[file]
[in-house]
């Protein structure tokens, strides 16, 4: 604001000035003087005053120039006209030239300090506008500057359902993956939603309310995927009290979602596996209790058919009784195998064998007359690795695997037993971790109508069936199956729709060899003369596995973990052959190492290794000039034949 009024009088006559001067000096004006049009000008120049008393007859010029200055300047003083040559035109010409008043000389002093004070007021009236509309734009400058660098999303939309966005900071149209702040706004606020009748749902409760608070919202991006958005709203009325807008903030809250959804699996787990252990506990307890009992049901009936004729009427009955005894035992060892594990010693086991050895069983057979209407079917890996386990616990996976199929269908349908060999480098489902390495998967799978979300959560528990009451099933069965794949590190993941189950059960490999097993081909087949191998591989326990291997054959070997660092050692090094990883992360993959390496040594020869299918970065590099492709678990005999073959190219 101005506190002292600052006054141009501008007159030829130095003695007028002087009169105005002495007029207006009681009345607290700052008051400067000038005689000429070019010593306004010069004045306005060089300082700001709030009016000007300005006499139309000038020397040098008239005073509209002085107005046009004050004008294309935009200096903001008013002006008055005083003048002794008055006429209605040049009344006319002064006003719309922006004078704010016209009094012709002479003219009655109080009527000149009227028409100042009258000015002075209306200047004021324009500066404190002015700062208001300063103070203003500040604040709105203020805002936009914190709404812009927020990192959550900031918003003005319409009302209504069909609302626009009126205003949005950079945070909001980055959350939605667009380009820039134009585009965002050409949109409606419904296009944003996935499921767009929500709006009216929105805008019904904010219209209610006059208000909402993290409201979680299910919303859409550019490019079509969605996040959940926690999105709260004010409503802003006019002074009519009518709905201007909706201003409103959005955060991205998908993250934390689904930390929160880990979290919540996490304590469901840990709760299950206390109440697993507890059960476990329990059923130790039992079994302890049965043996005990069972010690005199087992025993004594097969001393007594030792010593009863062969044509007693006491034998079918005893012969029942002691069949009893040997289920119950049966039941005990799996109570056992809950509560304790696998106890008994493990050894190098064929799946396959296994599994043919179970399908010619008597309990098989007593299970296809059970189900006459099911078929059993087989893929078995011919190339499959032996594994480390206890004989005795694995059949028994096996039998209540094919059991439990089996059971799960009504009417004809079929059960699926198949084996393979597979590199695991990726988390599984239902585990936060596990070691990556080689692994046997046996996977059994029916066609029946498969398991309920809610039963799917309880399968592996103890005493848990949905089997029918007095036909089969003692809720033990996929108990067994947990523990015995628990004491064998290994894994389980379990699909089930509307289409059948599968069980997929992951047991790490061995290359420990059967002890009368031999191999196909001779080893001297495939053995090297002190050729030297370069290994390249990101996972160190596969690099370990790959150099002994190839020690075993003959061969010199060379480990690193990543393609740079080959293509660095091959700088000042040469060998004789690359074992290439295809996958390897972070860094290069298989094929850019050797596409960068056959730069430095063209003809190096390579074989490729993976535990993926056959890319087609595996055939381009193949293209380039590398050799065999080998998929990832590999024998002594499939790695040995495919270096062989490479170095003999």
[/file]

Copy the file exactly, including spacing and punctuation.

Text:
[in-house]
């Protein structure tokens, strides 16, 4: 604001000035003087005053120039006209030239300090506008500057359902993956939603309310995927009290979602596996209790058919009784195998064998007359690795695997037993971790109508069936199956729709060899003369596995973990052959190492290794000039034949 009024009088006559001067000096004006049009000008120049008393007859010029200055300047003083040559035109010409008043000389002093004070007021009236509309734009400058660098999303939309966005900071149209702040706004606020009748749902409760608070919202991006958005709203009325807008903030809250959804699996787990252990506990307890009992049901009936004729009427009955005894035992060892594990010693086991050895069983057979209407079917890996386990616990996976199929269908349908060999480098489902390495998967799978979300959560528990009451099933069965794949590190993941189950059960490999097993081909087949191998591989326990291997054959070997660092050692090094990883992360993959390496040594020869299918970065590099492709678990005999073959190219 101005506190002292600052006054141009501008007159030829130095003695007028002087009169105005002495007029207006009681009345607290700052008051400067000038005689000429070019010593306004010069004045306005060089300082700001709030009016000007300005006499139309000038020397040098008239005073509209002085107005046009004050004008294309935009200096903001008013002006008055005083003048002794008055006429209605040049009344006319002064006003719309922006004078704010016209009094012709002479003219009655109080009527000149009227028409100042009258000015002075209306200047004021324009500066404190002015700062208001300063103070203003500040604040709105203020805002936009914190709404812009927020990192959550900031918003003005319409009302209504069909609302626009009126205003949005950079945070909001980055959350939605667009380009820039134009585009965002050409949109409606419904296009944003996935499921767009929500709006009216929105805008019904904010219209209610006059208000909402993290409201979680299910919303859409550019490019079509969605996040959940926690999105709260004010409503802003006019002074009519009518709905201007909706201003409103959005955060991205998908993250934390689904930390929160880990979290919540996490304590469901840990709760299950206390109440697993507890059960476990329990059923130790039992079994302890049965043996005990069972010690005199087992025993004594097969001393007594030792010593009863062969044509007693006491034998079918005893012969029942002691069949009893040997289920119950049966039941005990799996109570056992809950509560304790696998106890008994493990050894190098064929799946396959296994599994043919179970399908010619008597309990098989007593299970296809059970189900006459099911078929059993087989893929078995011919190339499959032996594994480390206890004989005795694995059949028994096996039998209540094919059991439990089996059971799960009504009417004809079929059960699926198949084996393979597979590199695991990726988390599984239902585990936060596990070691990556080689692994046997046996996977059994029916066609029946498969398991309920809610039963799917309880399968592996103890005493848990949905089997029918007095036909089969003692809720033990996929108990067994947990523990015995628990004491064998290994894994389980379990699909089930509307289409059948599968069980997929992951047991790490061995290359420990059967002890009368031999191999196909001779080893001297495939053995090297002190050729030297370069290994390249990101996972160190596969690099370990790959150099002994190839020690075993003959061969010199060379480990690193990543393609740079080959293509660095091959700088000042040469060998004789690359074992290439295809996958390897972070860094290069298989094929850019050797596409960068056959730069430095063209003809190096390579074989490729993976535990993926056959890319087609595996055939381009193949293209380039590398050799065999080998998929990832590999024998002594499939790695040995495919270096062989490479170095003999």